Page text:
• There seems to be a lot of gratitude and fulfillment in supplying others with these gifts.
      • We noted that there is a witness given with the goods by virtue of the church’s website and access to the Ukrainian publishing house posted on each crate.  They see this as sowing many seeds in many directions.
      • They have had several individuals search out the church in L’viv specifically to express their thanks for the gifts given.  One person even brought them a box of chocolates!
      • They have learned of a few stories where the first aid equipment resulted in physically saving the life of an individual; either a soldier or a civilian.  (Apparently it can take as much as 4 hours to be transported from the front lines to a field hospital; if bleeding is not arrested quickly and properly the victim can die simply from bleeding out.)
      • They are processing a lot of goods; this is not your typical diaconal distribution.  They seem to be seeking to be faithful to bring a gospel witness with each distribution as they are able; but they do have limits on what they can do.
      • The word they receive from recipients is that the quality of the aid being sent through the CFU program is far superior to what is coming to Ukraine via other channels.   (No more receiving weird stuff, like “vegan cat food” per Doug Shepherd.)
      • EPCU church members are active in this ministry of mercy.  Ruslan and Olena work full time in this work.  (They do receive some sort of stipend for their labors.)
        • Olena has driven the 6+ hour route between Krakow and L’viv so many times.  She transported most of the 1350 crates (48/trip) during the summer “Crates for Ukraine” effort.
        • Ruslan serves to oversee the warehouse and where shipments are sent.  He was active in listing what was to supplied in crates from the States: that which was needed by those on/near the front lines, but would be better quality while less expensive when sent from the States.
      • People are living under considerable uncertainty – of the future, the outcome, the long-term effects of the stress, of a possible airstrike or even nuclear/chemical attack according to Putin’s mood that day.  Their economy, employment, safety and future seem to all be in the balance.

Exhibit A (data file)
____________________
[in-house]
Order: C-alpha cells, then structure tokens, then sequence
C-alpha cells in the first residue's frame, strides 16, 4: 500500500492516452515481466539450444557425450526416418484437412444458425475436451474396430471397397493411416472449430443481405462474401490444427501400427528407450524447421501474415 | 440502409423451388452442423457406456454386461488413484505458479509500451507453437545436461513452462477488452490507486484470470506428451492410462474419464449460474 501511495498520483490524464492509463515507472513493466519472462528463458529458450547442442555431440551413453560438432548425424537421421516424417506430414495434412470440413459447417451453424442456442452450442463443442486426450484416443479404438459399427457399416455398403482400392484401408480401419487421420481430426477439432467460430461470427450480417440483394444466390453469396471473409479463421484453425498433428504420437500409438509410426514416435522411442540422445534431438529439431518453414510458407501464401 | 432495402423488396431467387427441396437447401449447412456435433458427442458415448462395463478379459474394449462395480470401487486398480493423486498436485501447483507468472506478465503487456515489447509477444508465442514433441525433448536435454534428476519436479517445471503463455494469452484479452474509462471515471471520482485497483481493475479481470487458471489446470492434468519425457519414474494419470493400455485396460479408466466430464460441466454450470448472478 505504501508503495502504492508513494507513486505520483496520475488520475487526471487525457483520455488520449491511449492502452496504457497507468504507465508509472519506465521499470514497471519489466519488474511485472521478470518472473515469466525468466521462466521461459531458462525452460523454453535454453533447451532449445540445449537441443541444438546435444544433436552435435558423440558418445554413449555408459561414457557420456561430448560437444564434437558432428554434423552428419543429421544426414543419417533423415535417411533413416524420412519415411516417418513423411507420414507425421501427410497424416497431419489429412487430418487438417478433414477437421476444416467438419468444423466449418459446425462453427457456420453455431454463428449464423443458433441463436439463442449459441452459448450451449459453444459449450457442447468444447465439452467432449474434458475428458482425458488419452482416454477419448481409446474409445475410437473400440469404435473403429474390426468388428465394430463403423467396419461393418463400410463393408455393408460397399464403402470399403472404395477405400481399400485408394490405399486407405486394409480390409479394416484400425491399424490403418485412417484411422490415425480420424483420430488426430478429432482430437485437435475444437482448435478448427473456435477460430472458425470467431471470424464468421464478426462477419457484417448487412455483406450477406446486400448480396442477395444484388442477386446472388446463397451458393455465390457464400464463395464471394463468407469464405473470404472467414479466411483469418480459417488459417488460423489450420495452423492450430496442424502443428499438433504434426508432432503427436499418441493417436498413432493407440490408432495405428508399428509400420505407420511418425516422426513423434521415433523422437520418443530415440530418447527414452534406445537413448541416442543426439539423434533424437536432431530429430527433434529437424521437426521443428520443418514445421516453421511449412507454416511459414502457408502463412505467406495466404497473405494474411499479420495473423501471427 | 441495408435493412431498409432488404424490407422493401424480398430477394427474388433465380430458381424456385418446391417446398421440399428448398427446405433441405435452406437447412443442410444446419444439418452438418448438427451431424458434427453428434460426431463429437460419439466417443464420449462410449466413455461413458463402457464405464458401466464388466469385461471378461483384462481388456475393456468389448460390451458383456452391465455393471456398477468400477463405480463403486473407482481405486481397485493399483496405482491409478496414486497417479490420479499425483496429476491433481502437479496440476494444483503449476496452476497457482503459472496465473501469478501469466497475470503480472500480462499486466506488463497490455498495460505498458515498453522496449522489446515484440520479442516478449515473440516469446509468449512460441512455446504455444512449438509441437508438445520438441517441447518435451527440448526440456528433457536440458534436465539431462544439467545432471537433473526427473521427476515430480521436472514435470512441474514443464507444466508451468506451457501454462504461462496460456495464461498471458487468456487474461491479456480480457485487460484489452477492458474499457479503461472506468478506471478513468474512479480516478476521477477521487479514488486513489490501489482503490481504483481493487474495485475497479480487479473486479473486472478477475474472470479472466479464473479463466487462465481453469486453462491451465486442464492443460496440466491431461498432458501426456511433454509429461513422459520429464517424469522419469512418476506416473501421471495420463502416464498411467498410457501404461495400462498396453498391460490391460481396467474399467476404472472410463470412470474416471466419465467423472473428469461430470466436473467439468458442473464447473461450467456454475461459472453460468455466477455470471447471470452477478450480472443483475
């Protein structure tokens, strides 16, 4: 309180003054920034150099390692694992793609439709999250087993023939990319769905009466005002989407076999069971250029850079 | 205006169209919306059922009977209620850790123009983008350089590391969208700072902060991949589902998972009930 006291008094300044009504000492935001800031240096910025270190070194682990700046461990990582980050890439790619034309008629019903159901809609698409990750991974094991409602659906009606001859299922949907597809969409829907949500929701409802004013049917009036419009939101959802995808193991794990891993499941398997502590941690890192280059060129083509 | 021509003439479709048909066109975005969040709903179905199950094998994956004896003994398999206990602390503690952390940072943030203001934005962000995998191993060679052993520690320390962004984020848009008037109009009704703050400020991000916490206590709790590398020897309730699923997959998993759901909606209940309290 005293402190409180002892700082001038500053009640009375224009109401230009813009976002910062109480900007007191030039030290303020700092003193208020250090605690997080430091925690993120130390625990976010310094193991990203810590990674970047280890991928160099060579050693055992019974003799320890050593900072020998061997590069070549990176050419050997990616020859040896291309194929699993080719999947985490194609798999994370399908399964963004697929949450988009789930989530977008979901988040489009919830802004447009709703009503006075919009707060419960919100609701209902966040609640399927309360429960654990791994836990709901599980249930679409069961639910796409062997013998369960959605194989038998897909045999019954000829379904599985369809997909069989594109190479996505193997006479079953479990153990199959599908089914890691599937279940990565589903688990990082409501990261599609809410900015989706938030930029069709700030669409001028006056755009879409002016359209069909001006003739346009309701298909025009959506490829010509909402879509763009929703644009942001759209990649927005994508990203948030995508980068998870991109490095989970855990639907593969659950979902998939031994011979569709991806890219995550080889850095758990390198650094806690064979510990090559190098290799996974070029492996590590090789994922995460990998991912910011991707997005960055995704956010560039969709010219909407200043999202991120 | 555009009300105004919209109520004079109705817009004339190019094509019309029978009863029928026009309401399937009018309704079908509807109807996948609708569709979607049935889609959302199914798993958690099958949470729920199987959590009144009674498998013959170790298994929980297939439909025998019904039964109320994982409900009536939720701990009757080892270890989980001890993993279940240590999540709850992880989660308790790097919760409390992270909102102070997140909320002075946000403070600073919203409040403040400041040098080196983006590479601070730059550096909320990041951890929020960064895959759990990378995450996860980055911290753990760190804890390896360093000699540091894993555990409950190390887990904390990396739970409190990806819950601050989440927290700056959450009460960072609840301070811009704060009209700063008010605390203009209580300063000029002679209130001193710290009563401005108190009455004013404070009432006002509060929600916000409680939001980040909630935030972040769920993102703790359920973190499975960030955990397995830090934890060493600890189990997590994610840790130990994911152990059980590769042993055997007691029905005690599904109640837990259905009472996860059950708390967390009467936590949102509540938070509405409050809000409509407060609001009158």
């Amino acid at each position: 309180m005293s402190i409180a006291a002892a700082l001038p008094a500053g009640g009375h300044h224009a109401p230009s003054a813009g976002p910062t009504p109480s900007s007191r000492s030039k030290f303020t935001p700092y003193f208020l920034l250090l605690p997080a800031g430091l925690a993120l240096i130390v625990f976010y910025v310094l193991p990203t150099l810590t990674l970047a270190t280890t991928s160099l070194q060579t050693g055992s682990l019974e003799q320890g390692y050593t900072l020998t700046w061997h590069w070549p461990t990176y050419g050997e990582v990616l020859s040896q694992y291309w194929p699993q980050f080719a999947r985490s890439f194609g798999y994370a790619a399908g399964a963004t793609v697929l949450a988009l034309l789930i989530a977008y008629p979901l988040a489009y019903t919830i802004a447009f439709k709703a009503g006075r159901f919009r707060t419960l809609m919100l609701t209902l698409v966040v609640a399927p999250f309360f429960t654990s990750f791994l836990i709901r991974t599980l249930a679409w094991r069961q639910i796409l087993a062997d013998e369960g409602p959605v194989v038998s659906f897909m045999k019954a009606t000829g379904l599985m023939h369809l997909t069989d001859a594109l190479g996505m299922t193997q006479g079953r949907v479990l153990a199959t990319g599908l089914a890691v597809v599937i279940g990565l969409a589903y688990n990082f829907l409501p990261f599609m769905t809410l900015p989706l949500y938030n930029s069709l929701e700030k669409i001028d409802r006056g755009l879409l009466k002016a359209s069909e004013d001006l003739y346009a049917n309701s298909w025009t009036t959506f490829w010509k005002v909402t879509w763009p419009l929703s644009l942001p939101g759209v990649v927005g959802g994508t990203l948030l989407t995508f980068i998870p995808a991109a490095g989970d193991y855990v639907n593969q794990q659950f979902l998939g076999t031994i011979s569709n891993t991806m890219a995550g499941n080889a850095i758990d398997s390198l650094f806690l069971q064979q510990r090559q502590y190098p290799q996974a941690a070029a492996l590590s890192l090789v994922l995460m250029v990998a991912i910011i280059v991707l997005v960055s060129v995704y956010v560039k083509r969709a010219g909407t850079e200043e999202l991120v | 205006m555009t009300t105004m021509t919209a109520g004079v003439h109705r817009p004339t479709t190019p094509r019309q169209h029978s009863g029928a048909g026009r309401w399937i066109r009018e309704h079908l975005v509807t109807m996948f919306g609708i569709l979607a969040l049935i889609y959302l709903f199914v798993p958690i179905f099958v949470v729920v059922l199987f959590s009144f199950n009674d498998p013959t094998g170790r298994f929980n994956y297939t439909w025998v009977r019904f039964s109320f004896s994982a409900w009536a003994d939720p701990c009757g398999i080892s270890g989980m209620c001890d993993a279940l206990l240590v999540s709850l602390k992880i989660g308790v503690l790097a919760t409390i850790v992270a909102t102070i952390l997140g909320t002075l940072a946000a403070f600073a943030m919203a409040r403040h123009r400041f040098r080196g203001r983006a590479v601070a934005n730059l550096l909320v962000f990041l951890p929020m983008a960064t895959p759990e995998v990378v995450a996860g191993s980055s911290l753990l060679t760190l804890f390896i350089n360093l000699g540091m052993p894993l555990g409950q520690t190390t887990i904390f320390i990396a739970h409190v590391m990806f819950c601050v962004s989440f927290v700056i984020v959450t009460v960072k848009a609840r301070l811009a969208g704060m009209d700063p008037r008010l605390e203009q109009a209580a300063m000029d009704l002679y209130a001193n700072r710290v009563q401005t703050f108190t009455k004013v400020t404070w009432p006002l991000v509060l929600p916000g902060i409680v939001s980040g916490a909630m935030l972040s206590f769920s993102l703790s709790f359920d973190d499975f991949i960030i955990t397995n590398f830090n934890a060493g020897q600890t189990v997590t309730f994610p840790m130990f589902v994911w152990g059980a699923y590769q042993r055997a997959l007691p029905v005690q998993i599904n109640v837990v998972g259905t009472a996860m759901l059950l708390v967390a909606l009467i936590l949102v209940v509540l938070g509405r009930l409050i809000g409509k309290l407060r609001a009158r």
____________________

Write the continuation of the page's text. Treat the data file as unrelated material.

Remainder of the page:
• Everyone seems to be struggling with a bit of PTSD.  They are able to talk about generalities, but when pushed into personal reflections on “where were you the day the active war broke out”, most are overcome with emotion.
      • They are convinced this war is a genocide; that Putin’s intent is to stamp out the Ukrainian people.  They point to the evidence of the propaganda he’s feeding the Russian people and by the way that the residents of captured cities have been treated.
      • They are very concerned that the support for this war, financial and otherwise, particularly from the US, may not continue.  They find themselves strongly dependent on it.
      • It is difficult for those serving in Ukraine to understand how Christians in the States have bought into the propaganda that suggests that Ukraine is to blame for this war.  Their incredulity is based on the documented atrocities being committed by the Russians against Ukraine and its citizens.
      • In the western cities of L’viv and Odessa, it seems that they seek to carry out their lives in as normal a way as possible, despite the circumstances. That said, they are all “affected people”, so they each suffer some level of PTSD.  Many probably feel a level of “survivor guilt”, hearing of the circumstances of those who live near the front or even in occupied territory.  The homes of many have been destroyed and/or looted.  Further, while there is a degree of difficulty living as the “survivors”, this conflict is not over such that those who are survivors today don’t know that they will continue as survivors tomorrow.
      • Men between the age of 18-60 could be called up at any moment and given 24 hours notice to report.  (Heero himself has been approached on the streets of L’viv; he is a resident, but also a US citizen.  He’s not sure that he could be called to serve.)
      • Men called up to serve may be asked to supply their own equipment.  It’s not clear whether this is based on shortages or due to corruption.  Regardless, the church is convinced that paying for protective equipment, especially for their church members, is a legitimate ministry of mercy to those conscripted to fight.
      • One couple pointed out that unlike most other wars, the target of the most attacks have been in villages. Some villages have been completely ravaged, while those in the big cities have been much safer.  (Clearly, some large cities like Mariupol have been utterly demolished, so this has not been true across the spectrum.)
    • Many are clearly clinging to God’s sovereignty and care throughout this experience.
    • Some wrestle with understanding why God allows some of the horrific aspects of this war to persist.
    • I felt like it gave a sense of what World War II must have been like.  Very difficult things occurring just a short ways away, but in the next village life goes on, mouths must be fed, cows need to be milked, without knowing when their turn might come.